16. Marti R: Die Frakturenbehandlung bei Kindern und Jugendlichen. Edited by: Weber BG Brunner C Freuler F. 1974, Springer-VerlagGoogle Scholar
  17. Haliburton RA, Sullivan CR, Kelly PJ, Peterson LF: The extra-osseous and intra-osseous blood supply of the talus. J Bone Joint Surg Am. 1958, 40: 1115-1120.PubMedGoogle Scholar
  18. Schulze W, Richter J, Russe O, et al: Surgical treatment of talus fractures: a retrospective study of 80 cases followed for 1-15 years. Acta Orthop Scand. 2002, 73: 344-351. 10.1080/000164702320155374.View ArticlePubMedGoogle Scholar
  19. Swanson TV, Bray TJ, Holmes GB: Fractures of the talar neck. A mechanical study of fixation. J Bone Joint Surg Am. 1992, 74: 544-551.PubMedGoogle Scholar
  20. Fortin PT, Balazsy JE: Talus fractures: evaluation and treatment. J Am Acad Orthop Surg. 2001, 9: 114-127.PubMedGoogle Scholar
  21. Hawkins LG: Fractures of the neck of the talus. J Bone Joint Surg Am. 1970, 52: 991-1002.PubMedGoogle Scholar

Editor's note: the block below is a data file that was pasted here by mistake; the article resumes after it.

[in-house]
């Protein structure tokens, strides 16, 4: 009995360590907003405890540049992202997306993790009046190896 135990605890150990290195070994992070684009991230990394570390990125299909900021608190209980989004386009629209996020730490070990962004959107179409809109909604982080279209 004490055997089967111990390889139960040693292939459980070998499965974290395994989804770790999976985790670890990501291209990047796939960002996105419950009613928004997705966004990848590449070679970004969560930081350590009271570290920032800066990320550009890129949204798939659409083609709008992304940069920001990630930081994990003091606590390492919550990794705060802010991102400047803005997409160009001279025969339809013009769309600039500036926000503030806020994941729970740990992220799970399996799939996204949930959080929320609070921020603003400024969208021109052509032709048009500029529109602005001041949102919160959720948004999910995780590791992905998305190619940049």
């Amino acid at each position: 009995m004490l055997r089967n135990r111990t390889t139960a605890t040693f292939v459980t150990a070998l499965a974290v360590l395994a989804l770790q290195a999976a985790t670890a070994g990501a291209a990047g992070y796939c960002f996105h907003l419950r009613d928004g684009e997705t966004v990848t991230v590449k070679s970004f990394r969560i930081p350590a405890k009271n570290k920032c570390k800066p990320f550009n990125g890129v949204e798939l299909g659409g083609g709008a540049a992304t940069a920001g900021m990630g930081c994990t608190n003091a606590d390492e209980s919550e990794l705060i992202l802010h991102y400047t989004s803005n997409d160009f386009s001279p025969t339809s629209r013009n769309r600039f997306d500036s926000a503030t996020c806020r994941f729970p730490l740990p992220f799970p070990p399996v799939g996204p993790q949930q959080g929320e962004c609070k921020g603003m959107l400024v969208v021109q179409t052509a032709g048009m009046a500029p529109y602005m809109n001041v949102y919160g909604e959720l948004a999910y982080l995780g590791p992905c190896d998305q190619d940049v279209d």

22. Tezval M, Dumont C, Sturmer KM: Prognostic reliability of the Hawkins sign in fractures of the talus. J Orthop Trauma. 2007, 21: 538-543. 10.1097/BOT.0b013e318148c665.View ArticlePubMedGoogle Scholar
  23. Frawley PA, Hart JA, Young DA: Treatment outcome of major fractures of the talus. Foot Ankle Int. 1995, 16: 339-345.View ArticlePubMedGoogle Scholar

Copyright

© licensee BioMed Central Ltd. 2009

This article is published under license to BioMed Central Ltd. This is an Open Access article distributed under the terms of the Creative Commons Attribution License (http://creativecommons.org/licenses/by/3.0), which permits unrestricted use, distribution, and reproduction in any medium, provided the original work is properly cited.